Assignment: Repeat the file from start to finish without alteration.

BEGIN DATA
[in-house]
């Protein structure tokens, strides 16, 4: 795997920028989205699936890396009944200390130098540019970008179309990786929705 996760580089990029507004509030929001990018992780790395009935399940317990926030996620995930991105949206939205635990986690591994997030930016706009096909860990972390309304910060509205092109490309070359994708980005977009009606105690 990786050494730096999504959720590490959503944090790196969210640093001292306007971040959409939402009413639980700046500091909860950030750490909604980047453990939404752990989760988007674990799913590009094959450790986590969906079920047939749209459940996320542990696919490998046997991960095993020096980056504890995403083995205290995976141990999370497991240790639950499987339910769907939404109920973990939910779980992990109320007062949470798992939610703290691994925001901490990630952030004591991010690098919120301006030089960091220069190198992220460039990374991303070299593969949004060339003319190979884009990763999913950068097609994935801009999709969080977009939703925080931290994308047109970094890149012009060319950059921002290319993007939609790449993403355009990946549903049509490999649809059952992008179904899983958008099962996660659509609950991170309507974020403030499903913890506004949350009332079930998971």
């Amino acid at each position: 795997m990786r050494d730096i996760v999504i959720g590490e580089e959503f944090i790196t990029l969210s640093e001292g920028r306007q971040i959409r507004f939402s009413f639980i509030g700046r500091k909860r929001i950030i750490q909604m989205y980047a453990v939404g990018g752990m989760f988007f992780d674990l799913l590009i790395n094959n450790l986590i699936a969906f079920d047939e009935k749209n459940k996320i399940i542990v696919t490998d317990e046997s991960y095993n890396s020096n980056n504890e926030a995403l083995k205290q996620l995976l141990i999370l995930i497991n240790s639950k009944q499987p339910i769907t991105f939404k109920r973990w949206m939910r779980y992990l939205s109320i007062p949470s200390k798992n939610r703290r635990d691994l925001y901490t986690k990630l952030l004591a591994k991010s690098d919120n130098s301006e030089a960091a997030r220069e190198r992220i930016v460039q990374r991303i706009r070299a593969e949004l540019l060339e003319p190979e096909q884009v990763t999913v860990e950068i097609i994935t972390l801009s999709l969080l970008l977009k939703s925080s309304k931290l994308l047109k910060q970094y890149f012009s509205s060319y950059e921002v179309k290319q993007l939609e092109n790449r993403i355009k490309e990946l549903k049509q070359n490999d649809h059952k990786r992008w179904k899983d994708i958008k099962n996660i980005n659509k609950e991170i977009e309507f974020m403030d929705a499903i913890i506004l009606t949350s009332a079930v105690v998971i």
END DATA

[in-house]
């Protein structure tokens, strides 16, 4: 795997920028989205699936890396009944200390130098540019970008179309990786929705 996760580089990029507004509030929001990018992780790395009935399940317990926030996620995930991105949206939205635990986690591994997030930016706009096909860990972390309304910060509205092109490309070359994708980005977009009606105690 990786050494730096999504959720590490959503944090790196969210640093001292306007971040959409939402009413639980700046500091909860950030750490909604980047453990939404752990989760988007674990799913590009094959450790986590969906079920047939749209459940996320542990696919490998046997991960095993020096980056504890995403083995205290995976141990999370497991240790639950499987339910769907939404109920973990939910779980992990109320007062949470798992939610703290691994925001901490990630952030004591991010690098919120301006030089960091220069190198992220460039990374991303070299593969949004060339003319190979884009990763999913950068097609994935801009999709969080977009939703925080931290994308047109970094890149012009060319950059921002290319993007939609790449993403355009990946549903049509490999649809059952992008179904899983958008099962996660659509609950991170309507974020403030499903913890506004949350009332079930998971």
């Amino acid at each position: 795997m990786r050494d730096i996760v999504i959720g590490e580089e959503f944090i790196t990029l969210s640093e001292g920028r306007q971040i959409r507004f939402s009413f639980i509030g700046r500091k909860r929001i950030i750490q909604m989205y980047a453990v939404g990018g752990m989760f988007f992780d674990l799913l590009i790395n094959n450790l986590i699936a969906f079920d047939e009935k749209n459940k996320i399940i542990v696919t490998d317990e046997s991960y095993n890396s020096n980056n504890e926030a995403l083995k205290q996620l995976l141990i999370l995930i497991n240790s639950k009944q499987p339910i769907t991105f939404k109920r973990w949206m939910r779980y992990l939205s109320i007062p949470s200390k798992n939610r703290r635990d691994l925001y901490t986690k990630l952030l004591a591994k991010s690098d919120n130098s301006e030089a960091a997030r220069e190198r992220i930016v460039q990374r991303i706009r070299a593969e949004l540019l060339e003319p190979e096909q884009v990763t999913v860990e950068i097609i994935t972390l801009s999709l969080l970008l977009k939703s925080s309304k931290l994308l047109k910060q970094y890149f012009s509205s060319y950059e921002v179309k290319q993007l939609e092109n790449r993403i355009k490309e990946l549903k049509q070359n490999d649809h059952k990786r992008w179904k899983d994708i958008k099962n996660i980005n659509k609950e991170i977009e309507f974020m403030d929705a499903i913890i506004l009606t949350s009332a079930v105690v998971i």